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NEW YORK/WASHINGTON — The U.S. no longer had a vital national interest in staying in Afghanistan and the withdrawal was necessary to shore up the country’s competitiveness to meet the challenges from China and Russia, President Joe Biden said in a speech Tuesday.

In his remarks at the White House state dining room, intended to mark the end of nearly two decades in the Central Asian country, the president said that there are two lessons the country has learned regarding foreign policy.

“First, we must set missions with clear achievable goals — not ones we will never reach,” Biden said. “Second, stay clearly focused on the fundamental national security interest of the United States of America.”

Biden said the decision to withdraw from Afghanistan was also about ending an era of major military operations to remake other countries. He said that efforts at nation building and trying to create a democratic, cohesive and united Afghanistan was something that has never been done over many centuries in the country’s history.

“Moving on from that mindset, those kinds of large scale troop deployments will make us stronger and more effective and safer at home,” he said.

He described that such a shift in thinking was necessary to meet the big challenges of the day: first and foremost China.

“The world is changing. We’re engaged in a serious competition with China,” Biden said. “We’re dealing with the challenges on multiple fronts with Russia. We’re confronted with cyberattacks, and nuclear proliferation. We have to shore up American competitiveness to meet these new challenges in the competition for the 21st century.”

“We succeeded in what we set out to do in Afghanistan,” the president said, and he was not going to extend this “forever war” or a “forever exit.”

On the chaotic final weeks in Afghanistan, where the U.S. and coalition forces rushed to evacuate its citizens and the Afghans who helped, the president said he does not think that it could have been done in a more orderly manner.

But while the president sought to bring closure to the Afghanistan War — and shift attention to the competition with China and domestic issues leading up to the midterm elections next year — there are questions of his handling of the exit, even from his own Democratic Party.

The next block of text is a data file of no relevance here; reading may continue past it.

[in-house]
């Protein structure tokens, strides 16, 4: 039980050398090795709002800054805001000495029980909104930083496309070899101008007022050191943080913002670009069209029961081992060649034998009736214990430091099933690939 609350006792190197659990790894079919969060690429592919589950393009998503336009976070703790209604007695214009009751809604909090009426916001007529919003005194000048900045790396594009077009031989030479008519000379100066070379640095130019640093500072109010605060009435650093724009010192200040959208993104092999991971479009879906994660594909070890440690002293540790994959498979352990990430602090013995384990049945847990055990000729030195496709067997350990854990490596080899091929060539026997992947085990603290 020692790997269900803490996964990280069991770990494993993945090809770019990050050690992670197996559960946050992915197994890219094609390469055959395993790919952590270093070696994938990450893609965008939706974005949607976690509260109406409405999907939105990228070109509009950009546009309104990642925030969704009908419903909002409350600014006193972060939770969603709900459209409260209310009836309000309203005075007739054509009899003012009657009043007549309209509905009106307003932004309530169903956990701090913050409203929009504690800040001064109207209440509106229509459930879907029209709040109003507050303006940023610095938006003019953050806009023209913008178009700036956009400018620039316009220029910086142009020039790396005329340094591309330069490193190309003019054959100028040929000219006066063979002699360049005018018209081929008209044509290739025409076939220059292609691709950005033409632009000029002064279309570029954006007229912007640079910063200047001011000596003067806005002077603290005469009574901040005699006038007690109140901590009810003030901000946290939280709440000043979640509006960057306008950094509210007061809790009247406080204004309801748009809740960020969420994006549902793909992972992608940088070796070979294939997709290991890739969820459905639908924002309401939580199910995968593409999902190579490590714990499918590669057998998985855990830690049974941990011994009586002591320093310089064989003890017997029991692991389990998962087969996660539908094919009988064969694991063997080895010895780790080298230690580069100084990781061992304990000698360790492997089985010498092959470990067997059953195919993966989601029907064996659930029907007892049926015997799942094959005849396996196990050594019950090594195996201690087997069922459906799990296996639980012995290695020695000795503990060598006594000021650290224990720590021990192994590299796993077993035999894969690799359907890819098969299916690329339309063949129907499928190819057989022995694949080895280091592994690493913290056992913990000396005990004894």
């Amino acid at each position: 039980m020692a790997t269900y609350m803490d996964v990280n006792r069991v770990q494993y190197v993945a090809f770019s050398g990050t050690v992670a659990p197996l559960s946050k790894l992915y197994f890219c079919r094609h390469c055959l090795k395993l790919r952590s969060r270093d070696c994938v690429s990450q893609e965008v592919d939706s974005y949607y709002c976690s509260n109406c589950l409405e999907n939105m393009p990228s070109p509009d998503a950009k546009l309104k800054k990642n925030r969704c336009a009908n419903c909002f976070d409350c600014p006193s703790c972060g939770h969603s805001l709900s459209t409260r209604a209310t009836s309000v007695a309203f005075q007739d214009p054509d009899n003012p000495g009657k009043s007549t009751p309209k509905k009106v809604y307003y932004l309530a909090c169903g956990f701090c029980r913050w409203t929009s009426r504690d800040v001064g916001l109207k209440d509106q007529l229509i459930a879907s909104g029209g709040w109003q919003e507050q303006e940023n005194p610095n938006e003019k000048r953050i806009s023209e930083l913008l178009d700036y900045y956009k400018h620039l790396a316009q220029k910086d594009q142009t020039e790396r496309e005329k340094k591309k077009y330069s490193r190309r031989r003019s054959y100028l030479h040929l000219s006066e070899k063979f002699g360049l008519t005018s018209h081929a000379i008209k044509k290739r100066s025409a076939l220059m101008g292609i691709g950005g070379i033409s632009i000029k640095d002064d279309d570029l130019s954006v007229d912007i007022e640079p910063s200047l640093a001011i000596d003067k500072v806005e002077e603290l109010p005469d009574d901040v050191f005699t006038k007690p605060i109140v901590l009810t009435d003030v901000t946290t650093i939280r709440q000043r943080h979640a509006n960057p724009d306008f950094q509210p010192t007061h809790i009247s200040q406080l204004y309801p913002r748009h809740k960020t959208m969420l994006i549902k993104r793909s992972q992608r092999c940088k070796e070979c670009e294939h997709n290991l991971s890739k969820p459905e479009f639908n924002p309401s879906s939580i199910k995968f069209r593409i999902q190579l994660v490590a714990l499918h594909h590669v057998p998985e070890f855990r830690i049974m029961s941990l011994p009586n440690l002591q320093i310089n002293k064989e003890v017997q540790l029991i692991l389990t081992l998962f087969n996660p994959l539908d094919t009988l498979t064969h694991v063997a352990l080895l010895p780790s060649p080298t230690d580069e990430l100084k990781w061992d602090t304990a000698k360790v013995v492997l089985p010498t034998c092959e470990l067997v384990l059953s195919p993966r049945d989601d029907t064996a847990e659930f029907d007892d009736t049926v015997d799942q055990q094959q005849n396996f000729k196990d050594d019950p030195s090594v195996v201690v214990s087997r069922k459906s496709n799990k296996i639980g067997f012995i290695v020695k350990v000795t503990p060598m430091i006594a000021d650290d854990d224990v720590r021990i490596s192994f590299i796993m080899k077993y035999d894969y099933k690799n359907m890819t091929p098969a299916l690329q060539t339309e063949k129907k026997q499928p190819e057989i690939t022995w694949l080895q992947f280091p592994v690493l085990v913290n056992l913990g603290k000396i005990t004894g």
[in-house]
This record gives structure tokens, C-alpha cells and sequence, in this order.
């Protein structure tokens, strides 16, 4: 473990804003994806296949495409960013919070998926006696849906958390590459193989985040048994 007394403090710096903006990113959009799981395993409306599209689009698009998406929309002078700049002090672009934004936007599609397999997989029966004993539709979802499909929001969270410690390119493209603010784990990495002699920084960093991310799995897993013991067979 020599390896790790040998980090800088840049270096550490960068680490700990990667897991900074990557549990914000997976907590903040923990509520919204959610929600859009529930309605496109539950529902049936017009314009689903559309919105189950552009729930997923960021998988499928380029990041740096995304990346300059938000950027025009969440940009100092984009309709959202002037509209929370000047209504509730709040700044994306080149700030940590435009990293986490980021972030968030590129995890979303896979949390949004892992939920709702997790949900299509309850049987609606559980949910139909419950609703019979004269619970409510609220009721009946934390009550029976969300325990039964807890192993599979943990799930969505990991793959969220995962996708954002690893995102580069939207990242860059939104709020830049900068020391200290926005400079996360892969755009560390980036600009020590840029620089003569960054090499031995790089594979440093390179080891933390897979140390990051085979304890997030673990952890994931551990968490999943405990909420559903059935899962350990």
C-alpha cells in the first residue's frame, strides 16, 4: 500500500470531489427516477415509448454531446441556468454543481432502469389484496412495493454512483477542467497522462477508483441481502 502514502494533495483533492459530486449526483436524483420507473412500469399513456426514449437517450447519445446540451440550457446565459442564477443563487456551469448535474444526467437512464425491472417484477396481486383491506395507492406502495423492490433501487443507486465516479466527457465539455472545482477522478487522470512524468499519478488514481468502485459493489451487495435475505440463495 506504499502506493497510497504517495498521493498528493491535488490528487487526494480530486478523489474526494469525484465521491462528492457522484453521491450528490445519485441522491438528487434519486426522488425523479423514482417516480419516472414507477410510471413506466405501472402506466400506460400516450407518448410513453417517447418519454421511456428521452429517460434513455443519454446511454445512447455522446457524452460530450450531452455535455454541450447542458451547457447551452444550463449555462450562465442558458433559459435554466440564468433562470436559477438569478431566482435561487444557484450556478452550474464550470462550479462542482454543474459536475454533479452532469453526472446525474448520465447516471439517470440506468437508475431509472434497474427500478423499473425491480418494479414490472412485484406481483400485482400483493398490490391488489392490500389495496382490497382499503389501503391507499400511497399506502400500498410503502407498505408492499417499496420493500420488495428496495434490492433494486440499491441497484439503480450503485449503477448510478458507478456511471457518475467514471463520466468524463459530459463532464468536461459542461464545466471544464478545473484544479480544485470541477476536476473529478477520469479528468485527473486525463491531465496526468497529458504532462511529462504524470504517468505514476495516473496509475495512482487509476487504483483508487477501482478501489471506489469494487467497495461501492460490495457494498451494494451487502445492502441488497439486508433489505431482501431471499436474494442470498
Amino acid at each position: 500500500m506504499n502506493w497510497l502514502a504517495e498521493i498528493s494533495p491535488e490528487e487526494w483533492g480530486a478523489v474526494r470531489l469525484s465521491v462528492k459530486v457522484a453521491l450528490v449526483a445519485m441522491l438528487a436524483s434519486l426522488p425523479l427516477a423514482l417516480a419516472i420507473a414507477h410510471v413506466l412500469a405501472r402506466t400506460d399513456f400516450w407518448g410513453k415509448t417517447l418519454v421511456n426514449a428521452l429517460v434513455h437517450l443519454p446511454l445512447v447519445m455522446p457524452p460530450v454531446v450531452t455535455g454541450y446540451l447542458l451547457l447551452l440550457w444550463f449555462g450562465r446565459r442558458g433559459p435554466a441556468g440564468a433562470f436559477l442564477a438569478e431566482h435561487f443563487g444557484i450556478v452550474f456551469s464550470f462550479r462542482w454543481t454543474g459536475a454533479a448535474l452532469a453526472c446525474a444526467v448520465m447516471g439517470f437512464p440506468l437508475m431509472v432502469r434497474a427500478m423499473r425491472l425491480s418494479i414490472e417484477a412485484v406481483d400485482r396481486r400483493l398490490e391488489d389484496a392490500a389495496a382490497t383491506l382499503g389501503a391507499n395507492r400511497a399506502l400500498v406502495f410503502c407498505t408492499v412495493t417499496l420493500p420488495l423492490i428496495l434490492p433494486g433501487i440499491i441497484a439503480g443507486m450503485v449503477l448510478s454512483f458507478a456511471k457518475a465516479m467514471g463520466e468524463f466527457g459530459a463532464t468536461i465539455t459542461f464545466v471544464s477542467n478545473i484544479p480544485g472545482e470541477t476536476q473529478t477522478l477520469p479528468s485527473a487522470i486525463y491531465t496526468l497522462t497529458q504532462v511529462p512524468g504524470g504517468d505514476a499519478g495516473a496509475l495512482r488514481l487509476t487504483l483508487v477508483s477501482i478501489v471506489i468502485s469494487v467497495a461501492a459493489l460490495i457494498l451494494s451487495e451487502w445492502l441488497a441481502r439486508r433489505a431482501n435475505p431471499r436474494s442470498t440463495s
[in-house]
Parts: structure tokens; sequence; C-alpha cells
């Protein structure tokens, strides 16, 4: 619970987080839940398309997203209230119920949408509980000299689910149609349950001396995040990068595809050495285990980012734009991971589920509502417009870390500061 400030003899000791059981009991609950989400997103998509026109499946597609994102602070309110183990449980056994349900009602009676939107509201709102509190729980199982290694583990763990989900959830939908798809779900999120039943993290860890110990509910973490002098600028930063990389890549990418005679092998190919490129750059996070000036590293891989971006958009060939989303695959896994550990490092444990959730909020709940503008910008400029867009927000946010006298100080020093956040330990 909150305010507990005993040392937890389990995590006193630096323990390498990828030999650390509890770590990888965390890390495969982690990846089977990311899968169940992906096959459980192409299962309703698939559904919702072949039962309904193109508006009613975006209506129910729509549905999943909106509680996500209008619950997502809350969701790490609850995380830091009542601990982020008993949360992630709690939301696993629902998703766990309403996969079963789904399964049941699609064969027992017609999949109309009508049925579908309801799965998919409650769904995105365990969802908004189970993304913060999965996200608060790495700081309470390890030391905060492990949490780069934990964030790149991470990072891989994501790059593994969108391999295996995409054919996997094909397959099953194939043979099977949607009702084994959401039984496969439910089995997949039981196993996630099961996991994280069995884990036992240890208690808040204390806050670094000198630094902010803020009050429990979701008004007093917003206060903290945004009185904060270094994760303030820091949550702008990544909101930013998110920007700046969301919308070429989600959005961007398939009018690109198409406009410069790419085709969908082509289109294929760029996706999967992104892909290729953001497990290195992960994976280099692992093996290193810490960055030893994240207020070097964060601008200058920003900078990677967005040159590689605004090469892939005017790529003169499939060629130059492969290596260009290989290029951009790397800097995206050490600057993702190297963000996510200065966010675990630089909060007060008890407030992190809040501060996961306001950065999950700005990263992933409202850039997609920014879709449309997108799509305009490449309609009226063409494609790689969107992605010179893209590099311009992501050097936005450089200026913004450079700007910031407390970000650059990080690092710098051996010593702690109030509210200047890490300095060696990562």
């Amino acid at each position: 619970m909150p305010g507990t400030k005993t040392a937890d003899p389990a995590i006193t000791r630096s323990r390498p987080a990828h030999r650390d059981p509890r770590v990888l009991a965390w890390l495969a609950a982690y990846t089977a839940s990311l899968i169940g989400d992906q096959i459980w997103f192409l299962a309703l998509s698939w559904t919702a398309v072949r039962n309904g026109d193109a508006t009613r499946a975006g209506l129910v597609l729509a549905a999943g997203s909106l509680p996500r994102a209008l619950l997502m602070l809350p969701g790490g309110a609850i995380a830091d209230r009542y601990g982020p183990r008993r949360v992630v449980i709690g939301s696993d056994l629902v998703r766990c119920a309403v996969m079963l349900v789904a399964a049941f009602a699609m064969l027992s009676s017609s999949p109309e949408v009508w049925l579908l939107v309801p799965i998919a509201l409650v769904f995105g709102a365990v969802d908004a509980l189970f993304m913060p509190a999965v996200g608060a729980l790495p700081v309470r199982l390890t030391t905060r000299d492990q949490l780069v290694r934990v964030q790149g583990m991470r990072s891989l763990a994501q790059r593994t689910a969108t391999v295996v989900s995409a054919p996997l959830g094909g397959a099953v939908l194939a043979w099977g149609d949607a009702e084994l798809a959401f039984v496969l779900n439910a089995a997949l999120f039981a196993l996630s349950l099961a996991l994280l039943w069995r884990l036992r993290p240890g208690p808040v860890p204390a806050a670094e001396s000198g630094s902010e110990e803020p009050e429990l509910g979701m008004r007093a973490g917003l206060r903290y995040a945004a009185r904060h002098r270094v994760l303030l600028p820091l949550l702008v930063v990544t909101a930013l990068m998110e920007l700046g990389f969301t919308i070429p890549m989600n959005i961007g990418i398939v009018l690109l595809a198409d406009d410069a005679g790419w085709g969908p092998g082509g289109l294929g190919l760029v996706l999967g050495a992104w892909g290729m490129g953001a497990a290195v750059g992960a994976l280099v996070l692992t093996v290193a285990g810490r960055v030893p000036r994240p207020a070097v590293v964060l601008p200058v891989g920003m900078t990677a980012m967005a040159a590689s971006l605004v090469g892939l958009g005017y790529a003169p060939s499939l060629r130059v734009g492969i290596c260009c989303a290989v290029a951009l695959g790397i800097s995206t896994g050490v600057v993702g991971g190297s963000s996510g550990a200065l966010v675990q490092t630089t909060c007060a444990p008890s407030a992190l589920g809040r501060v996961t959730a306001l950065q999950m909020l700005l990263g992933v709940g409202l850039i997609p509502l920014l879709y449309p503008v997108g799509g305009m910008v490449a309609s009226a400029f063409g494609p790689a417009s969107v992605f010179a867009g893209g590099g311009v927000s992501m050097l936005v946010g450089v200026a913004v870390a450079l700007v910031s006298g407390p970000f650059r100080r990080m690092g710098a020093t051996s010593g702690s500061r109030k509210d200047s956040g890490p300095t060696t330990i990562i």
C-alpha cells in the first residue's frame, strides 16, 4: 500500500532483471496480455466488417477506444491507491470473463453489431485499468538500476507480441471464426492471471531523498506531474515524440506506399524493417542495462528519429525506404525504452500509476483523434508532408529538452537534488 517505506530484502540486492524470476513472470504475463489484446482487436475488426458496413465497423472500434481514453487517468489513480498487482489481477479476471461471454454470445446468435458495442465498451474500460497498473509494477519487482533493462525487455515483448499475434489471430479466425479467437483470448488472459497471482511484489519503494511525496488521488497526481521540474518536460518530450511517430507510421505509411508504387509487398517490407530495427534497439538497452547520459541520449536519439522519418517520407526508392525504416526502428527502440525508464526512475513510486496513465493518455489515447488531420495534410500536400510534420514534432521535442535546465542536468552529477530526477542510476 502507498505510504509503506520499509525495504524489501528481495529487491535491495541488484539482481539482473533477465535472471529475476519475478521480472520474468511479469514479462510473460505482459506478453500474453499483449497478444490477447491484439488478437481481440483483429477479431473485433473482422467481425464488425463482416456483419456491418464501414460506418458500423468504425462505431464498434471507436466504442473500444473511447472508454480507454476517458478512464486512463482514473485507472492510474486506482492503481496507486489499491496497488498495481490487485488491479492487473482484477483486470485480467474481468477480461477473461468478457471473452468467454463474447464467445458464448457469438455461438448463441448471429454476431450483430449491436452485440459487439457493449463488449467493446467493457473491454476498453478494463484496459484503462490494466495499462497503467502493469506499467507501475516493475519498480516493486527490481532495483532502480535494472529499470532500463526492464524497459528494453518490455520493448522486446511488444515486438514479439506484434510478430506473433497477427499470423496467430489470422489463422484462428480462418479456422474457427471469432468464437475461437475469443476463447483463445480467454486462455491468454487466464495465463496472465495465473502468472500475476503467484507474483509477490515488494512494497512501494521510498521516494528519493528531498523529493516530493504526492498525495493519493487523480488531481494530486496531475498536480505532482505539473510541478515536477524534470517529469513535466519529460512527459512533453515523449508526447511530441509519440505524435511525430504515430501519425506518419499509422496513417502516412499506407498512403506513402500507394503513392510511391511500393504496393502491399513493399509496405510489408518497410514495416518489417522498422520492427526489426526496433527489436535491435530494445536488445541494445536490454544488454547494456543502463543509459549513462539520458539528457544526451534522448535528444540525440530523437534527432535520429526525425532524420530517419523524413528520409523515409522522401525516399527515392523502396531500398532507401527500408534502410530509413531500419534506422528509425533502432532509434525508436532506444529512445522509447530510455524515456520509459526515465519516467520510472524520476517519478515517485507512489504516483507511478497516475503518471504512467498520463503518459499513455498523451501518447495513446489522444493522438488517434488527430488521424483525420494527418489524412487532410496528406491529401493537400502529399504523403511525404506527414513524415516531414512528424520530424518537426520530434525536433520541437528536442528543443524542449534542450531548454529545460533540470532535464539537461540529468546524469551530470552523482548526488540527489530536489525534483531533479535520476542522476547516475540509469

“The evacuation process appears to have been egregiously mishandled,” Rep. Susan Wild, a Pennsylvania Democrat and a member of the House Committee on Foreign Affairs, tweeted last week after 13 U.S. service members were killed in an attack at Kabul airport.

“In order to move forward, we need answers and accountability regarding the cascading failures that led us to this moment. Our troops deserve nothing less than a complete and unvarnished truth,” she wrote.

Republicans were quick to criticize the speech Tuesday. Sen. Ted Cruz of Texas released a statement slamming the decision to impose an “artificial deadline” for domestic political considerations and refusing to adjust or adapt as the Taliban swept the country. 

Noting that the Taliban seized sophisticated American military equipment, including Black Hawk helicopters, C-130 cargo planes and over half a million weapons, Cruz said the president “dragged our nation into a crippling, humiliating defeat that has shaken our allies and emboldened our enemies.”

“It will take Congress years to investigate the breadth and depth of these failures. It will take America years to recover and rebuild from them. Both tasks must begin immediately,” he said.

On Monday, nearly 90 retired generals and admirals signed a letter calling for the resignation of Defense Secretary Lloyd Austin and the Chairman of the Joint Chiefs of Staff Mark Milley, to take responsibility for the “disastrous withdrawal.”

There are also calls from within the party to fire national security adviser Jake Sullivan and to signal a new start to foreign policy, Democratic sources said.

An Aug. 18-20 CBS poll showed that 53% of respondents disapproved of Biden’s handling of the withdrawal from Afghanistan while 47% approved. The disapproval rating jumped 13 points from a July survey.

But progressives in the Democratic Party, who have long opposed U.S. engagement in conflicts around the world, have not joined the chorus of criticism against the president. Rep. Alexandria Ocasio-Cortez of New York, a leading voice within the party on climate change and immigration, has been relatively quiet on Afghanistan.

The liberal wing of the party would welcome a reduction in defense spending — a move that could free up funding for issues such as education and health care.